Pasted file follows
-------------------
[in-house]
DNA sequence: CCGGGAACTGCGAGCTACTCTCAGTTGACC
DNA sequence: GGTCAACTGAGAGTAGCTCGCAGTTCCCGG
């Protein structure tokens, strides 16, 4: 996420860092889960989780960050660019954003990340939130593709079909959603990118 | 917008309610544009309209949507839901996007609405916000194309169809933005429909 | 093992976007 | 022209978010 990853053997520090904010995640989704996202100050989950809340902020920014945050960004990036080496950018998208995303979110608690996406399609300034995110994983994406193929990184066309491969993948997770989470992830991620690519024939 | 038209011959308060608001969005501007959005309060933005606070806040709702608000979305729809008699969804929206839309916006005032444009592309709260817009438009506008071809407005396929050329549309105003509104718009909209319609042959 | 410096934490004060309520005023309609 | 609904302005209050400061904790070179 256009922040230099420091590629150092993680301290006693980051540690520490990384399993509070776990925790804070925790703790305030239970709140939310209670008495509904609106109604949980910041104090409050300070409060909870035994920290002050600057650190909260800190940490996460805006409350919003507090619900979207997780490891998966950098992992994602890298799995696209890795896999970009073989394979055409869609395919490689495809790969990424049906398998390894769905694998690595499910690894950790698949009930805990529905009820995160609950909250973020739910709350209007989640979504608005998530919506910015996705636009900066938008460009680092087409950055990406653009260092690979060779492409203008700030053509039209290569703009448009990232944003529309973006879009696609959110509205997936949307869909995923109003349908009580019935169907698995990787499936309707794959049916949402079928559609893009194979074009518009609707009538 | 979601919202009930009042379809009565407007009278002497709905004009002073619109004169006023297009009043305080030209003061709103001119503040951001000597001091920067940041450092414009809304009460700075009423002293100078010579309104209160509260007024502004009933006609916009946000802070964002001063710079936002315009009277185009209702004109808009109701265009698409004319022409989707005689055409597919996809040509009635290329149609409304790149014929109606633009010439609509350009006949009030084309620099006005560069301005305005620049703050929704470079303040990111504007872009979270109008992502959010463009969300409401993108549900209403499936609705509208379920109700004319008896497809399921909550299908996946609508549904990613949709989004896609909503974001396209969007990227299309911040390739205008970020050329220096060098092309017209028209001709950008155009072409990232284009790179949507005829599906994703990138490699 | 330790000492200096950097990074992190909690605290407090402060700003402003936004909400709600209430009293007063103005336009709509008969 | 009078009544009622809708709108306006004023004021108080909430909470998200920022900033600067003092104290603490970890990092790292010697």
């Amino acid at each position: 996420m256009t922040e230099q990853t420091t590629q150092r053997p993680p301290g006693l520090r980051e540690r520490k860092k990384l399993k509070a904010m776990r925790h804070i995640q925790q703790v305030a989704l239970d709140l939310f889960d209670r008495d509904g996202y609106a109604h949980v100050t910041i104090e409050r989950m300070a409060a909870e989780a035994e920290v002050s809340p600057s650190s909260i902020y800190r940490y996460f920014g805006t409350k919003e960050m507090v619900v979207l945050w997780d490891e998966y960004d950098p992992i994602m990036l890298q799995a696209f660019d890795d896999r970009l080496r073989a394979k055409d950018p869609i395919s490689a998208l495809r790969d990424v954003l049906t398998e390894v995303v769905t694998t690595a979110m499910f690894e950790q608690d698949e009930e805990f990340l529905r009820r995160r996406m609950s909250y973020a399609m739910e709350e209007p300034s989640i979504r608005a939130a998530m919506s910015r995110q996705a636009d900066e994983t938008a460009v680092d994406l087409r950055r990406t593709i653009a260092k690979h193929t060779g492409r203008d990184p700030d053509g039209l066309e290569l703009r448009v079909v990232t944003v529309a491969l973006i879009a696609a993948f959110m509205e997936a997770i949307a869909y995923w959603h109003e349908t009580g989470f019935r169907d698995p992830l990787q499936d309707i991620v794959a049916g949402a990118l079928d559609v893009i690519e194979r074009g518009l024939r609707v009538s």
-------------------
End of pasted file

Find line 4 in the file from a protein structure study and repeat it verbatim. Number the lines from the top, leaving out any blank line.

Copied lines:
């Protein structure tokens, strides 16, 4: 996420860092889960989780960050660019954003990340939130593709079909959603990118 | 917008309610544009309209949507839901996007609405916000194309169809933005429909 | 093992976007 | 022209978010 990853053997520090904010995640989704996202100050989950809340902020920014945050960004990036080496950018998208995303979110608690996406399609300034995110994983994406193929990184066309491969993948997770989470992830991620690519024939 | 038209011959308060608001969005501007959005309060933005606070806040709702608000979305729809008699969804929206839309916006005032444009592309709260817009438009506008071809407005396929050329549309105003509104718009909209319609042959 | 410096934490004060309520005023309609 | 609904302005209050400061904790070179 256009922040230099420091590629150092993680301290006693980051540690520490990384399993509070776990925790804070925790703790305030239970709140939310209670008495509904609106109604949980910041104090409050300070409060909870035994920290002050600057650190909260800190940490996460805006409350919003507090619900979207997780490891998966950098992992994602890298799995696209890795896999970009073989394979055409869609395919490689495809790969990424049906398998390894769905694998690595499910690894950790698949009930805990529905009820995160609950909250973020739910709350209007989640979504608005998530919506910015996705636009900066938008460009680092087409950055990406653009260092690979060779492409203008700030053509039209290569703009448009990232944003529309973006879009696609959110509205997936949307869909995923109003349908009580019935169907698995990787499936309707794959049916949402079928559609893009194979074009518009609707009538 | 979601919202009930009042379809009565407007009278002497709905004009002073619109004169006023297009009043305080030209003061709103001119503040951001000597001091920067940041450092414009809304009460700075009423002293100078010579309104209160509260007024502004009933006609916009946000802070964002001063710079936002315009009277185009209702004109808009109701265009698409004319022409989707005689055409597919996809040509009635290329149609409304790149014929109606633009010439609509350009006949009030084309620099006005560069301005305005620049703050929704470079303040990111504007872009979270109008992502959010463009969300409401993108549900209403499936609705509208379920109700004319008896497809399921909550299908996946609508549904990613949709989004896609909503974001396209969007990227299309911040390739205008970020050329220096060098092309017209028209001709950008155009072409990232284009790179949507005829599906994703990138490699 | 330790000492200096950097990074992190909690605290407090402060700003402003936004909400709600209430009293007063103005336009709509008969 | 009078009544009622809708709108306006004023004021108080909430909470998200920022900033600067003092104290603490970890990092790292010697």